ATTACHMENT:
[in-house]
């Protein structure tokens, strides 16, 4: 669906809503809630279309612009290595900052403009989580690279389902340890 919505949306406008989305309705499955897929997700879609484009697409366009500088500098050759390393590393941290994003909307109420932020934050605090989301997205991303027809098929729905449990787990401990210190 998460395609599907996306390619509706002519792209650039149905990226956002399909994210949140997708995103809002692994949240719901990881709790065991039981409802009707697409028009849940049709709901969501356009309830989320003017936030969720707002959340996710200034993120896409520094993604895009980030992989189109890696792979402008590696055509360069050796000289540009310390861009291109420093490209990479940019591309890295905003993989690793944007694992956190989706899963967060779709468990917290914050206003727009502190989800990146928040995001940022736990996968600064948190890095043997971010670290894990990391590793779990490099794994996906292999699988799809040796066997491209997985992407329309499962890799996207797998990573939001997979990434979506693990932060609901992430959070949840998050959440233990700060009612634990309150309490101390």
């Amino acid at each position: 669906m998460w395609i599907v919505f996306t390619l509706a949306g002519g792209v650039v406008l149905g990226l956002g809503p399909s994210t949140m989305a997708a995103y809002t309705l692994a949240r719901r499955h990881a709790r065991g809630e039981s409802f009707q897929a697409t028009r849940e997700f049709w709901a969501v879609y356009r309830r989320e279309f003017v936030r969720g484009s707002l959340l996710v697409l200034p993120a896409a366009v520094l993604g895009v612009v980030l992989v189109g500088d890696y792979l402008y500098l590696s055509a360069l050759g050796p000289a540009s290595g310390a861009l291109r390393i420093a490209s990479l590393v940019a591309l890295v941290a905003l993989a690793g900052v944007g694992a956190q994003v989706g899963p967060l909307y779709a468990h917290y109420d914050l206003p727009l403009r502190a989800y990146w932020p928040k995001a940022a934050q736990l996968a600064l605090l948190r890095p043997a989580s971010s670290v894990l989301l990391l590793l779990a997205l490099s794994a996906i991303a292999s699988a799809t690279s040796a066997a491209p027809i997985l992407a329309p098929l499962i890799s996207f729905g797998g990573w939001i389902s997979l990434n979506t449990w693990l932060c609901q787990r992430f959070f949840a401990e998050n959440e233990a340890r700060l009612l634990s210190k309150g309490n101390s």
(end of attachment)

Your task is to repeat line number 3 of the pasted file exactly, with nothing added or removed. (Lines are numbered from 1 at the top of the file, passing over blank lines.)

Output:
């Amino acid at each position: 669906m998460w395609i599907v919505f996306t390619l509706a949306g002519g792209v650039v406008l149905g990226l956002g809503p399909s994210t949140m989305a997708a995103y809002t309705l692994a949240r719901r499955h990881a709790r065991g809630e039981s409802f009707q897929a697409t028009r849940e997700f049709w709901a969501v879609y356009r309830r989320e279309f003017v936030r969720g484009s707002l959340l996710v697409l200034p993120a896409a366009v520094l993604g895009v612009v980030l992989v189109g500088d890696y792979l402008y500098l590696s055509a360069l050759g050796p000289a540009s290595g310390a861009l291109r390393i420093a490209s990479l590393v940019a591309l890295v941290a905003l993989a690793g900052v944007g694992a956190q994003v989706g899963p967060l909307y779709a468990h917290y109420d914050l206003p727009l403009r502190a989800y990146w932020p928040k995001a940022a934050q736990l996968a600064l605090l948190r890095p043997a989580s971010s670290v894990l989301l990391l590793l779990a997205l490099s794994a996906i991303a292999s699988a799809t690279s040796a066997a491209p027809i997985l992407a329309p098929l499962i890799s996207f729905g797998g990573w939001i389902s997979l990434n979506t449990w693990l932060c609901q787990r992430f959070f949840a401990e998050n959440e233990a340890r700060l009612l634990s210190k309150g309490n101390s």